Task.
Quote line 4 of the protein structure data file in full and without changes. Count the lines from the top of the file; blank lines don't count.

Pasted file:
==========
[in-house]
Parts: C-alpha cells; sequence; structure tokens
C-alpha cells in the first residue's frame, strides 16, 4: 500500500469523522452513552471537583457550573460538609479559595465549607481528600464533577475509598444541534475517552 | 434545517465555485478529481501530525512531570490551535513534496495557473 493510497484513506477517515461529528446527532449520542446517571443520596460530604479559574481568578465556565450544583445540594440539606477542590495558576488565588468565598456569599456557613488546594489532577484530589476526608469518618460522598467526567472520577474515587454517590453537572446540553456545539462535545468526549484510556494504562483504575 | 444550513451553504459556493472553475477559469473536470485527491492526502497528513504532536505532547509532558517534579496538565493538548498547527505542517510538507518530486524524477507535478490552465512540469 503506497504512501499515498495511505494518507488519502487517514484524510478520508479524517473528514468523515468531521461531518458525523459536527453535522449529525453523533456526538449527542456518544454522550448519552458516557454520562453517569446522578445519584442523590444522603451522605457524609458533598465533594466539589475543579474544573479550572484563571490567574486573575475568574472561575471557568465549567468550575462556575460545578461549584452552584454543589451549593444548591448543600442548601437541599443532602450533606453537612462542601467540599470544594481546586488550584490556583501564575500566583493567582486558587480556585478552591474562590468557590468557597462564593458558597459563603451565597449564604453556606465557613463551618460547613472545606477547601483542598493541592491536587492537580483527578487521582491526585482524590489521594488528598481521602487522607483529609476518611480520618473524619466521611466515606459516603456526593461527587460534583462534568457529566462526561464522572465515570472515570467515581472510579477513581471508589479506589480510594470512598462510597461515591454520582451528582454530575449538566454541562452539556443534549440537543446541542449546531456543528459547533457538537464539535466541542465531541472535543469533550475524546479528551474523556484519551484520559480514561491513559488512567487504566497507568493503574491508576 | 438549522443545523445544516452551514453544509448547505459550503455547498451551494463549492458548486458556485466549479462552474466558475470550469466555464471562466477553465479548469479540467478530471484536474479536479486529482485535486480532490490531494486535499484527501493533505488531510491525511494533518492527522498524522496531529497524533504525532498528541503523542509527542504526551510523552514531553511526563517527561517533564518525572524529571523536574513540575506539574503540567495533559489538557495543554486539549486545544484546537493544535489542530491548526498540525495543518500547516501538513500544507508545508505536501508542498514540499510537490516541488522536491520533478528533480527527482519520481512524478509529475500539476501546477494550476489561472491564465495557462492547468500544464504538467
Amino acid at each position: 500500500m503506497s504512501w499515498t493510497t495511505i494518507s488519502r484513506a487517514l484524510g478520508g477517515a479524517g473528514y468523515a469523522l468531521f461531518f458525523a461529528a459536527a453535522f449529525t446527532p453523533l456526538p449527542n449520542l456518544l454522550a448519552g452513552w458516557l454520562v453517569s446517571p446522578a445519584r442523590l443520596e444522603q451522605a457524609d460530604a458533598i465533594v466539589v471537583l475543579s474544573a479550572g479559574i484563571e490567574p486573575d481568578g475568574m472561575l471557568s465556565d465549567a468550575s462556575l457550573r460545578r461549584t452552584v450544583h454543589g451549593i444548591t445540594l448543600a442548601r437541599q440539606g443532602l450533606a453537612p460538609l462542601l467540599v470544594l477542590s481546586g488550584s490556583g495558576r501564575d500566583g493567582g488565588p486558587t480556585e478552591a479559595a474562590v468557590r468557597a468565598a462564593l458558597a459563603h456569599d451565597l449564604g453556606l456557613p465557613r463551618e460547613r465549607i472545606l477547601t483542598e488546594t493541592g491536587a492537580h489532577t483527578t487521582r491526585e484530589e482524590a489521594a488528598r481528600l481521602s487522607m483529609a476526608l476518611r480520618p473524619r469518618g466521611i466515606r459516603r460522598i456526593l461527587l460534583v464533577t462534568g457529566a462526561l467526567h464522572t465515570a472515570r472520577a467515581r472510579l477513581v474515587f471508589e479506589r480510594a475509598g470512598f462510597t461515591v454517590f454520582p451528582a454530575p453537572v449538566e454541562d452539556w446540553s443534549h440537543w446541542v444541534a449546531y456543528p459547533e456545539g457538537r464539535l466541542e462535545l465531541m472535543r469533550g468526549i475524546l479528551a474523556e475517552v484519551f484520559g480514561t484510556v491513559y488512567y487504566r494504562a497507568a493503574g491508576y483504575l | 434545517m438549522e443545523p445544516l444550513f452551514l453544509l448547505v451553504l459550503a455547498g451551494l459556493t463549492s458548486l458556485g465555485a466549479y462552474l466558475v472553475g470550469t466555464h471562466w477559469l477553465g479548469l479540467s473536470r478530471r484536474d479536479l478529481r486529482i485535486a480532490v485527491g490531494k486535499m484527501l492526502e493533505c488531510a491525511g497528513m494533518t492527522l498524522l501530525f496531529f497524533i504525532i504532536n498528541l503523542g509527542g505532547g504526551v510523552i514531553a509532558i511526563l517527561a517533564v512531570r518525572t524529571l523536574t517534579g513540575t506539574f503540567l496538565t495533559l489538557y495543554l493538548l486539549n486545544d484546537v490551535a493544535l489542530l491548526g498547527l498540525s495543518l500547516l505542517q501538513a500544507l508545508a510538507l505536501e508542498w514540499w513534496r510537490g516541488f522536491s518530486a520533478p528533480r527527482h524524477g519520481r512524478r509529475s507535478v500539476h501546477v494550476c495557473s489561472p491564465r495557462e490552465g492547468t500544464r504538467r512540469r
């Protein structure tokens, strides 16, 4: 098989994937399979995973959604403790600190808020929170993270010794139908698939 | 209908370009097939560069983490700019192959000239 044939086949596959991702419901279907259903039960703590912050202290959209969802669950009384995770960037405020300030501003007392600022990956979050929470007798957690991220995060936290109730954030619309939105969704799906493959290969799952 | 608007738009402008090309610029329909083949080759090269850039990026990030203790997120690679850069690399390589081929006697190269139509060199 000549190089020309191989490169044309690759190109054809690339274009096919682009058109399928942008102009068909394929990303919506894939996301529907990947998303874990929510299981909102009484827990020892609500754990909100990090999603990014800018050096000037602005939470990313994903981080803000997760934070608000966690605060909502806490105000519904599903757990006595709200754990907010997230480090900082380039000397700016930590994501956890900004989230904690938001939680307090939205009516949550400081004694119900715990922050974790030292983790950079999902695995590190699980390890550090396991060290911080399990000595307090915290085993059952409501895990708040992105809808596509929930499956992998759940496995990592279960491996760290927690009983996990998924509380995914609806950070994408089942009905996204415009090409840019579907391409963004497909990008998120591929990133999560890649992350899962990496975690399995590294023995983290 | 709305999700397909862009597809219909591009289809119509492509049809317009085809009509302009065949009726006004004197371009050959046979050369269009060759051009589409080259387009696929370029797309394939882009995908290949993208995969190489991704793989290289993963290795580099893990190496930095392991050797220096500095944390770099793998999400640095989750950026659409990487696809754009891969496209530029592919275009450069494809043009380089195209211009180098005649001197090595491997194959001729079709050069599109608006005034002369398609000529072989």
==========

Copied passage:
Amino acid at each position: 500500500m503506497s504512501w499515498t493510497t495511505i494518507s488519502r484513506a487517514l484524510g478520508g477517515a479524517g473528514y468523515a469523522l468531521f461531518f458525523a461529528a459536527a453535522f449529525t446527532p453523533l456526538p449527542n449520542l456518544l454522550a448519552g452513552w458516557l454520562v453517569s446517571p446522578a445519584r442523590l443520596e444522603q451522605a457524609d460530604a458533598i465533594v466539589v471537583l475543579s474544573a479550572g479559574i484563571e490567574p486573575d481568578g475568574m472561575l471557568s465556565d465549567a468550575s462556575l457550573r460545578r461549584t452552584v450544583h454543589g451549593i444548591t445540594l448543600a442548601r437541599q440539606g443532602l450533606a453537612p460538609l462542601l467540599v470544594l477542590s481546586g488550584s490556583g495558576r501564575d500566583g493567582g488565588p486558587t480556585e478552591a479559595a474562590v468557590r468557597a468565598a462564593l458558597a459563603h456569599d451565597l449564604g453556606l456557613p465557613r463551618e460547613r465549607i472545606l477547601t483542598e488546594t493541592g491536587a492537580h489532577t483527578t487521582r491526585e484530589e482524590a489521594a488528598r481528600l481521602s487522607m483529609a476526608l476518611r480520618p473524619r469518618g466521611i466515606r459516603r460522598i456526593l461527587l460534583v464533577t462534568g457529566a462526561l467526567h464522572t465515570a472515570r472520577a467515581r472510579l477513581v474515587f471508589e479506589r480510594a475509598g470512598f462510597t461515591v454517590f454520582p451528582a454530575p453537572v449538566e454541562d452539556w446540553s443534549h440537543w446541542v444541534a449546531y456543528p459547533e456545539g457538537r464539535l466541542e462535545l465531541m472535543r469533550g468526549i475524546l479528551a474523556e475517552v484519551f484520559g480514561t484510556v491513559y488512567y487504566r494504562a497507568a493503574g491508576y483504575l | 434545517m438549522e443545523p445544516l444550513f452551514l453544509l448547505v451553504l459550503a455547498g451551494l459556493t463549492s458548486l458556485g465555485a466549479y462552474l466558475v472553475g470550469t466555464h471562466w477559469l477553465g479548469l479540467s473536470r478530471r484536474d479536479l478529481r486529482i485535486a480532490v485527491g490531494k486535499m484527501l492526502e493533505c488531510a491525511g497528513m494533518t492527522l498524522l501530525f496531529f497524533i504525532i504532536n498528541l503523542g509527542g505532547g504526551v510523552i514531553a509532558i511526563l517527561a517533564v512531570r518525572t524529571l523536574t517534579g513540575t506539574f503540567l496538565t495533559l489538557y495543554l493538548l486539549n486545544d484546537v490551535a493544535l489542530l491548526g498547527l498540525s495543518l500547516l505542517q501538513a500544507l508545508a510538507l505536501e508542498w514540499w513534496r510537490g516541488f522536491s518530486a520533478p528533480r527527482h524524477g519520481r512524478r509529475s507535478v500539476h501546477v494550476c495557473s489561472p491564465r495557462e490552465g492547468t500544464r504538467r512540469r